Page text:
The 1999 BBC miniseries Walking with Dinosaurs was produced using a combination of about 80% CGI and 20% animatronic models. The quality of computer imagery of the day was good, but animatronics were still better at distance shots, as well as closeups of the dinosaurs. Animatronics for the series were designed by British animatronics firm Crawley Creatures. The show was followed up in 2007 with a live adaptation of the series, Walking with Dinosaurs: The Arena Spectacular.
Geoff Peterson is an animatronic human skeleton that serves as the sidekick on the late-night talk show The Late Late Show with Craig Ferguson. Often referred to as a "robot skeleton", Peterson is a radio-controlled animatronic robot puppet designed and built by Grant Imahara of MythBusters.
Some examples of animatronic toys include Teddy Ruxpin, Big Mouth Billy Bass, FurReal, Kota the triceratops, Pleo, WowWee Alive Chimpanzee, Microsoft Actimates, and Furby. Well-known brands include Cuddle Barn, Gemmy Industries, and Dan Dee.
An animatronics character is built around an internal supporting frame, usually made of steel. Attached to these "bones" are the "muscles" which can be manufactured using elastic netting composed of styrene beads. The frame provides the support for the electronics and mechanical components, as well as providing the shape for the outer skin.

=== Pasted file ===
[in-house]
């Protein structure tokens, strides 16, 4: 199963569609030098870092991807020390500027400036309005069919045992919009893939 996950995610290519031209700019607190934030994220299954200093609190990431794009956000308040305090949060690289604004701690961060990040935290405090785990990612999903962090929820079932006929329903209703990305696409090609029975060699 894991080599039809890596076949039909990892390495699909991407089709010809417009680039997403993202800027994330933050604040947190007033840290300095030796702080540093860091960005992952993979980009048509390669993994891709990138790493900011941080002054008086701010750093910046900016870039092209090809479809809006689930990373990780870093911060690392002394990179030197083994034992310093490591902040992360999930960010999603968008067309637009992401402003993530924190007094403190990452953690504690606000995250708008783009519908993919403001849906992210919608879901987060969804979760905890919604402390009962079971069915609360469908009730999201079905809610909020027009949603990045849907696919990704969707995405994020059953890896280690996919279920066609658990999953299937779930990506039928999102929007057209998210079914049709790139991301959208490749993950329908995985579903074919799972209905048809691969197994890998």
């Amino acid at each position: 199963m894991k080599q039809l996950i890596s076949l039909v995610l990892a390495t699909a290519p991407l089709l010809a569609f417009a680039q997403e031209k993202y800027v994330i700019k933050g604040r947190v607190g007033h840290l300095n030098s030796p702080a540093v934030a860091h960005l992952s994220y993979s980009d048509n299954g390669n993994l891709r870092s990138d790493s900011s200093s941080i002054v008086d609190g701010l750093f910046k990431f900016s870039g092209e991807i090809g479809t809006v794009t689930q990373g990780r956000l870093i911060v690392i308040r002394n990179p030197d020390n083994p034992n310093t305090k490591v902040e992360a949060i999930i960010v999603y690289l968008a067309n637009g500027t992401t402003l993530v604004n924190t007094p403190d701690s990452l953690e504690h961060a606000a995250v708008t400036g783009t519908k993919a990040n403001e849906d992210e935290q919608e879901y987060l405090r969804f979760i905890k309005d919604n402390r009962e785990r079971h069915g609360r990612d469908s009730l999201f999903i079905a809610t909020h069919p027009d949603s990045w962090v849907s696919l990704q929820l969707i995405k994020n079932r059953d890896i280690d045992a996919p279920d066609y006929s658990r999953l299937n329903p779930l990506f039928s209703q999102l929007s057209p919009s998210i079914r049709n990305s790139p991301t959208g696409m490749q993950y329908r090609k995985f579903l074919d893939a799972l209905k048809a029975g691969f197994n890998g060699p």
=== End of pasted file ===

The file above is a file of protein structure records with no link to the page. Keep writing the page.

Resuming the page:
The "skin" of the figure is most often made of foam rubber, silicone or urethane poured into moulds and allowed to cure. To provide further strength a piece of fabric is cut to size and embedded in the foam rubber after it is poured into the mould. Once the mould has fully cured, each piece is separated and attached to the exterior of the figure providing the appearance and texture similar to that of "skin".
An animatronics character is typically designed to be as realistic as possible and thus, is built similarly to how it would be in real life. The framework of the figure is like the "skeleton". Joints, motors, and actuators act as the "muscles". Connecting all the electrical components together are wires, such as the "nervous system" of a real animal or person.
Steel, aluminum, plastic, and wood are all commonly used in building animatronics but each has its best purpose. The relative strength, as well as the weight of the material itself, should be considered when determining the most appropriate material to use. The cost of the material may also be a concern.